Mung beans are part of the pulse / legume family and are a popular ingredient used in Asian cuisine, including in India, Thailand and Laos. Mung beans have fantastic nutritional benefits, especially when they are sprouted. They are a valuable addition to any vegetarian, pescetarian or non-vegetarian diet. Mung beans are a very good source of protein, vitamins, iron, enzymes and antioxidants such as potassium, magnesium, fibre and vitamins B, C and K. Sprouted mung beans not only have higher levels of these important vitamins and minerals but are also very easy to digest and easier on the tummy, meaning they are unlikely to give you a tummy ache in the same way that other pulses and beans sometimes can. They are packed full of flavour and nutritional benefits and also add amazing crunchy texture to your meals. They are also low in calories, with one cup of sprouted mung beans only containing around 30 to 40 calories per cup. Mung beans are incredibly easy to sprout – they can be sprouted in a few days’ time on your kitchen bench.
To sprout mung beans, follow these easy steps:
- Rinse around half a cup of mung beans thoroughly and a few times in order to make sure that the water runs clear. Ensure you pick out any spoiled or wrinkled beans and dispose of them. Make sure you check whether there are any small stones in your batch and if there, dispose of them – these will hurt your teeth if you bite into them!
- Soak the rinsed mung beans in fresh water in a reasonably big container with a wide opening. Make sure that the mung beans are adequately covered with water. Soak your mung beans for around 9 to 12 hours. After this period, your beans will look like the photo below, with the skin of the beans having softened and starting to peel off.
This is what your mung beans will look like post-soaking and pre-sprouting
- Dispose of the excess water and then rinse the beans a few times again with fresh water, and then drain the beans in a colander for a few minutes.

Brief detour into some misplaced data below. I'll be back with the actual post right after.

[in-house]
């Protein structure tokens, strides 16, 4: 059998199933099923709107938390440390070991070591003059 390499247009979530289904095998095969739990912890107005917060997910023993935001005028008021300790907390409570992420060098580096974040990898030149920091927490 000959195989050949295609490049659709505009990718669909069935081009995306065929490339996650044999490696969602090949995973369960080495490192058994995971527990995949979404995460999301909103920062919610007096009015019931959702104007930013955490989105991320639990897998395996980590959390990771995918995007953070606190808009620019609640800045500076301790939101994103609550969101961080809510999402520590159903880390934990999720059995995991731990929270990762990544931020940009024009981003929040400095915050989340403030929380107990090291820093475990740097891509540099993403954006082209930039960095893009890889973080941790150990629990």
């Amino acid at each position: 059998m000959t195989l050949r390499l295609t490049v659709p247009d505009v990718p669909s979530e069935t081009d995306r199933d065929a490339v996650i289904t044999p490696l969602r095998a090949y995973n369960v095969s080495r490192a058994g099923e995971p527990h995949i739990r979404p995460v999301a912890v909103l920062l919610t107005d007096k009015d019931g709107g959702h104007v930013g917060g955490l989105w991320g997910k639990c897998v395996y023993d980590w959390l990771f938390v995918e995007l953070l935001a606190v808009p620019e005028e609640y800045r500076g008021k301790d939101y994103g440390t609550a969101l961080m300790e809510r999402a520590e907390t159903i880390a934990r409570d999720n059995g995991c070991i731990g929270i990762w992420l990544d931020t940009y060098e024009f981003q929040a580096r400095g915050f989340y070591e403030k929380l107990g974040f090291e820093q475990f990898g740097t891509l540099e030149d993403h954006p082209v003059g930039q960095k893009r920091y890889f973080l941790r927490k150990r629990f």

- Now it is time to sprout! Transfer the rinsed and drained beans (ensuring there is no water dripping from the beans beans) into a large bowl (you can use the same container that you used for soaking but ensure that it is cleaned and dried). Move the bowl into a dark and warm place (covering slightly, but not fully, if you prefer to do so)
- In around 12 or so hours, your beans will have sprouted and will look like the photo below.
Sprouted mung beans ready to consume and cook
Now it’s time to cook and eat the mung beans!When sprouted, mung beans have a delicious nutty taste, making them an incredibly versatile addition to most meals and diets. They are able to be used in curries, soups, salads, fried rice and even sandwiches. Their naturally tasty flavour and texture means that they don’t require much seasoning to taste good. They can either be consumed raw or can be cooked – I recommend cooking them to minimise any risks of contamination from bacteria. They don’t require much time to cook – around 10-15 minutes. My favourite way is to stir fry them with a small amount of ginger, garlic and mustard seeds and them add them to a fresh lunch salad (as a main meal) or as a side salad to supplement some more substantial proteins at dinnertime. For those who are looking to experiment with vegetarian sources of protein, and those who are looking to start the new year right by adding more fibre and vitamin-laden foods into their diet, I’d recommend you introduce sprouted mung beans into your next meal! Also Read:
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- Varun Venaik Reviews Australia and the US as Sources of Organic Food
- How Varun Venaik Blog is Helping Others Choose Organic Food